Whenever I sit down to watch a movie or TV show, I try to predict what is going to happen. It isn’t quite as entertaining during a RomCom, but it’s certainly fun for a crime show, mystery or even a drama. Being able to think through all the hints, clues and foreshadowing and discovering that you were right feels so rewarding. Yet, when you are wrong, you recognize that the writer and director created a solid, unpredictable piece of work. These urges to solve problems go way back to my childhood when I could play Mastermind, Clue or Electronic Detective for hours on end. As an adult, I’ve enjoyed a variety of deduction board games such as Alchemists, Decrypto and Cryptid as well as escape room games. The most recent game of this type that we’ve played is Paranormal Detective from Lucky Duck Games. Before I say anything else, let me just say that it isn’t scary as the name might imply.
The concept behind Paranormal Detective is that something has occurred and there’s been a death. A group of detectives is trying to communicate with the ghost in an attempt to find out what happened. Gather around the table and decide which player will take on the role of the deceased and give that person the Ghost sheet, a random story card, three Ghost Interaction cards, the deck of Tarot cards and a pen. Place the board and quill pen sheet in the center of the table then set the markers (Ghost Meter, Talking Board) and Hangman Knot ropes alongside. Randomly assign detectives to the other players then give them the matching screen, investigation sheet, interaction cards based on player count and a pen.
To begin the game, the ghost will secretly read the story card to learn the backstory of the incident. They’ll put wound markers on the chalk outline (on the main board) as indicated on the card. Then the ghost reads the short description of their body’s appearance to get the detectives up to speed. Now it’s up to them to decipher what truly happened and how.
Detective players will take turns asking the Ghost questions in an attempt to solve the mystery. On your turn as a detective, you’ll Ask the Ghost a question then (optionally) try to guess the story. You’re limited to two attempts throughout the game so you’ll want to refrain from guessing until you’re fairly confident.
When asking a question, you’ll choose an Interaction card from your hand and play it, requesting an answer that requires more than a yes or no answer. There are a variety of cards that reference the different methods the Ghost is to answer your question.
The Ghost will arrange three Tarot cards, use the Ouija board, adjust the markers on the Ghost meter, assist the detective in drawing a picture, create an image using the ropes, mouth the words, make a sound, mime or even “draw” on the detective’s back. All of the correspondence is available for everyone to see and hear except the one involving the drawing on the back.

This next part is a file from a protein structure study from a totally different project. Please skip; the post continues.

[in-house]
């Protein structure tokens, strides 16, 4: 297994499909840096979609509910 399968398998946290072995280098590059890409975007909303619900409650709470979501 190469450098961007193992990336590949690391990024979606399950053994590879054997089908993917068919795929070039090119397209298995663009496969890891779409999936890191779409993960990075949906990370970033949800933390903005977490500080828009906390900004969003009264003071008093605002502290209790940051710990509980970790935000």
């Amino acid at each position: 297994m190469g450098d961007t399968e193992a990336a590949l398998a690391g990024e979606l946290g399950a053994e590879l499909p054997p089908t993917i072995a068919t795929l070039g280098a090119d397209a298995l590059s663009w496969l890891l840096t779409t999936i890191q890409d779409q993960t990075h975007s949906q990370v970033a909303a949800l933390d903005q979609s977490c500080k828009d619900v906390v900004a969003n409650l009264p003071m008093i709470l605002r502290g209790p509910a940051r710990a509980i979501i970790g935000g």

At the end of your turn, you’ll make notes on your notepad behind the screen. Ultimately, you’ll need to figure out who the victim is, where it occurred, the motive, how it happened and the direct cause of death.
When you think you can answer it, you’ll announce the details as you think they apply. If you guessed all five then the game ends and you win. If you didn’t, then the Ghost will secretly make a note on your board with a number from 0-4 indicating how many of the five you got correct. After that, the Ghost marks on their own board (secretly) how many the detective got correct. The first three times there is an incomplete guess by any detective, the Ghost follows it up with a new clue for the entire group then play passes to the next detective.
The game ends when either a detective correctly solves all the keys in the case (in which case, the detective and the Ghost are winners), all the detectives have used up all of their interaction cards or taken their two attempts at guessing. If nobody is able to unravel all the clues, then the Detective who correctly guessed the most keys is the winner. In the event of a tie, the winner is the one who reached that total first. Despite the paranormal theme, it isn’t a scary game. Lucky Duck Games has labeled more sensitive stories so they can be removed from the game when playing as a family. There’s also a variant to the game that makes it cooperative!
If you’re ready for an upgrade to Clue, but enjoy a unique method for deciphering what happened then Paranormal Detectives is worth checking out. Do some investigative work with your local game store to see if they have copies available, otherwise pick one up on Amazon or direct from Lucky Duck Games. You can look for clues on Facebook and Twitter to discover what new releases are in the works.
Have you ever used a Ouija board or participated in a séance?